Image Comics 2021
Written by J.H. Williams III & W. Haden Blackman
Illustrated by J.H. Williams III
Coloured by Dave Stewart
Lettered by Todd Klein
Desperate to escape the Wizard's magical assassin, Hope Redhood, Cor, Castrum, Dena, and Rosa seek safe harbour with the crime lord and self-proclaimed deity Romulus. But will Hope and Romulus’s turbulent history doom the rest of the crew? And can even a demigod in super powered armour stop the Wizard’s relentless daughter? And what has happened to Rabbit?
I’ve come to think that perhaps it's the kitsch factor that makes this as enjoyable as it is, but honestly that’s only a small part of it. How we see the writing, the characters themselves and their extremely familiar family dynamic play a large role here. The interiors here in this format are brilliantly rendered and honestly sometimes it’s difficult to actually read, however, when all taken together they do make for some incredibly interesting reading. The creativity and imagination that are required in order to bring this to life is staggering in the depth and scope in which we see it utilised. I am also enjoying how we see such individuals making up this family unit and that they all have specialities which they excel in. so it’s got that Dungeons & Dragons races feel with that classic superhero team feeling.
I’m very much enjoying the way that this is being told. The story & plot development that we see through how the sequence of events unfold as well as how the reader learns information is presented exceptionally well. The character development we see through the narration, the dialogue, the character interaction as well as how they act and react to the situations and circumstances which they encounter does wonders in how we see their ever evolving personalities. The pacing is excellent and as it takes us through the pages revealing more and more of the story the more we begin to wonder about Hope. Definitely more than meets the eye to this young woman.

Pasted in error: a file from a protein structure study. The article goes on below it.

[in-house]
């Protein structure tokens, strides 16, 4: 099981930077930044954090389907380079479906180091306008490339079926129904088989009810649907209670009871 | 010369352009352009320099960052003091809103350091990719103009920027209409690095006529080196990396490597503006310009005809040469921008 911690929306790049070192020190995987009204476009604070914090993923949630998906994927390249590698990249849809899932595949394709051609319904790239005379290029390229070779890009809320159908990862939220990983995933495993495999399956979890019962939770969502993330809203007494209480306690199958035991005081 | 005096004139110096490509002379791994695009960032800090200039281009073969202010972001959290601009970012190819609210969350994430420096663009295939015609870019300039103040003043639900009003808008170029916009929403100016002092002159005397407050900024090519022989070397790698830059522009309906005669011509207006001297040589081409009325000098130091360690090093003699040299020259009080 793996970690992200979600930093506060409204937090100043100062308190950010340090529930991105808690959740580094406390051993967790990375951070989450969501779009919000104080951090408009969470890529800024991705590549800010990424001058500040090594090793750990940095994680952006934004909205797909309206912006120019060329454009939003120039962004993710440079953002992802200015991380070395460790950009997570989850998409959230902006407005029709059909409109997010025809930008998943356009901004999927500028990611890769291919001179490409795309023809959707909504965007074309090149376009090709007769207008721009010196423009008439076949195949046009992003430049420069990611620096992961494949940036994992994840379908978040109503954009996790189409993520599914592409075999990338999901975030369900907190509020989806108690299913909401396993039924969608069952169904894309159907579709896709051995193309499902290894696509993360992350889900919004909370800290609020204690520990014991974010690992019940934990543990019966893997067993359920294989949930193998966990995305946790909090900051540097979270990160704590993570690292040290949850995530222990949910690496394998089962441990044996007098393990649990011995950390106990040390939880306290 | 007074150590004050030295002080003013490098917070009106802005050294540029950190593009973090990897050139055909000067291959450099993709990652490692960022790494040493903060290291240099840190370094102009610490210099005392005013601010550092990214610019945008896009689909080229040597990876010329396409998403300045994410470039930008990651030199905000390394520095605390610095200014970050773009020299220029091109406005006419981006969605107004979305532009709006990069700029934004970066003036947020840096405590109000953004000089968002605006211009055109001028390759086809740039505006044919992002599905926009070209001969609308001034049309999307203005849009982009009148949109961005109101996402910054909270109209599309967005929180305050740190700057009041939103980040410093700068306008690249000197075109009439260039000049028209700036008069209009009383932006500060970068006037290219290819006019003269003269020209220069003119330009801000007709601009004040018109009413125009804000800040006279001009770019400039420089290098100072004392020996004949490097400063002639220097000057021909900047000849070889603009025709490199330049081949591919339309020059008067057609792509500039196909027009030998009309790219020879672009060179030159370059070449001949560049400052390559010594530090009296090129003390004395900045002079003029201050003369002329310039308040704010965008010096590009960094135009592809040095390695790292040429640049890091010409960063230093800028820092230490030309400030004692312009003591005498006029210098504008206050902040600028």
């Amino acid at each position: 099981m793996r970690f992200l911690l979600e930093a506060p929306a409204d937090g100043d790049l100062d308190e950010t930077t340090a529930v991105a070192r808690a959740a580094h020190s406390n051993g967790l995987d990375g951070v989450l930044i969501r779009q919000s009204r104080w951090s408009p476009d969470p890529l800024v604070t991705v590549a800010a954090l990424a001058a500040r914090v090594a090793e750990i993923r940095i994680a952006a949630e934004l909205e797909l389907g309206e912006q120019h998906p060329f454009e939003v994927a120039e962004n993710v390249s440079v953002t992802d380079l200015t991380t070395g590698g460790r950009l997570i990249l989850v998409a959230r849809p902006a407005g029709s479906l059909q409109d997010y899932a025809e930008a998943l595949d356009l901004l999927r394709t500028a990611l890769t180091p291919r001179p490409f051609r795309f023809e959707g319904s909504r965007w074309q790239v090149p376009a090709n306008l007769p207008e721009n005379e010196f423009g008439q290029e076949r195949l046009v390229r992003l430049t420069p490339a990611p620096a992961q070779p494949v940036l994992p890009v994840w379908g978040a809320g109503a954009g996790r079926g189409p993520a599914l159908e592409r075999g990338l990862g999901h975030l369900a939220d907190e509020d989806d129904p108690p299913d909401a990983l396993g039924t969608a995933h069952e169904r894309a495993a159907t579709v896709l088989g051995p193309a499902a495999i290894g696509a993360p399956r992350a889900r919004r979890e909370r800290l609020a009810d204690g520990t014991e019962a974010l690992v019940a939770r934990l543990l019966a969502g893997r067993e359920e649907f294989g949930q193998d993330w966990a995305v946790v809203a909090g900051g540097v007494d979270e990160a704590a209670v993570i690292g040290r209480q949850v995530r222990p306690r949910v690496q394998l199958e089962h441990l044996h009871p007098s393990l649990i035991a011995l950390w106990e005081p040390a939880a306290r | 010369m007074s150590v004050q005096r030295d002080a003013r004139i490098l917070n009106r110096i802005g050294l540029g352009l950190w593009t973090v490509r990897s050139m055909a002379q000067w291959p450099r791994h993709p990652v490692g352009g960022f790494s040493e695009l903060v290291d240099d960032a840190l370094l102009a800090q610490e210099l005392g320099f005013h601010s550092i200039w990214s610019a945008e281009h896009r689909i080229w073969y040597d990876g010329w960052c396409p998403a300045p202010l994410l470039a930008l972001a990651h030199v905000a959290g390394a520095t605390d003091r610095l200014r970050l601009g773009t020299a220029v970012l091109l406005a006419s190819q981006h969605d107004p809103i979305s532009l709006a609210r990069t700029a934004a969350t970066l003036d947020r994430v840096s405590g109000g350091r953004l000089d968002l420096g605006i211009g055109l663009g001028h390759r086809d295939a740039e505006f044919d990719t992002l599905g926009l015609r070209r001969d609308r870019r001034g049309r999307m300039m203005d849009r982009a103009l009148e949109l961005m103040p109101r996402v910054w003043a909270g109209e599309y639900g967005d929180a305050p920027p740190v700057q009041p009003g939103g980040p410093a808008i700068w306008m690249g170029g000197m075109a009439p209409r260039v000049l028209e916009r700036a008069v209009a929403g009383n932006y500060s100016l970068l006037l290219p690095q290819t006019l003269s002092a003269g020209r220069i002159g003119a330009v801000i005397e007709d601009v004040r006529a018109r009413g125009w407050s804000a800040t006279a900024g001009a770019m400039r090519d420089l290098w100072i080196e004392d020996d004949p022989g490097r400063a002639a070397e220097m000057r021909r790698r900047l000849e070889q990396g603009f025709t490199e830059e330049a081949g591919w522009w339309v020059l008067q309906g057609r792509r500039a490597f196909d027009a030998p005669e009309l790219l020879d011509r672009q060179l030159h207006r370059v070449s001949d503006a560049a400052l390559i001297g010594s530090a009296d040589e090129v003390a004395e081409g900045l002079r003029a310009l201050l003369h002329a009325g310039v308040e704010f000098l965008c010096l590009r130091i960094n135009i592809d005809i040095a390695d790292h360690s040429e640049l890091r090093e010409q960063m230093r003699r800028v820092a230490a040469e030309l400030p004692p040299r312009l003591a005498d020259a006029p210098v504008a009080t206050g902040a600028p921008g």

I appreciate how we see this being structured and how the layers within the story continue to emerge, grow, evolve and strengthen. How we see the layers opening up new avenues to explore, mid exploration of other opened avenues, and how this adds depth, dimension and complexity to the story is brilliantly rendered. How we see everything working together to create the story’s ebb & flow as well as how it moves the story forward are impeccably achieved.
I’m loving every moment of the interiors here. The linework is exquisite and how the varying weights and techniques being utilised to create this level & quality of the detail we see within the panels are stunningly fabulous. How we see backgrounds not only being utilised but essential to the storytelling by enhancing and expanding the moments is sheer brilliance. They also work within the composition of the panels to bring out the depth perception, sense of scale and the overall sense of size and scope to the story. The creativity and imagination, which I mentioned earlier, is totally off the charts as we see the sea creature in this issue and the whole Treasure Island with the multiple styles of artwork happening are mindbogglingly brilliant to see. The utilisation of the page layouts and how we see the angles and perspective in the panels show a masterful eye for storytelling. The various hues and tones within the colours being utilised to create the shading, highlights and shadow work shows a masterful eye for how colour works and how to maximise its effects.
I’m glad that by doing this the way they are they are taking a risk making a book appear this way and it’s a risk that pays off for me anyway. The characters are intense, flawed and all too human which makes them that much more relatable to even when they don’t look like any human we know. The entire book, concept-story-writing-characterisation and the interior artwork are all bloody mindbogglingly brilliant to see coming to life.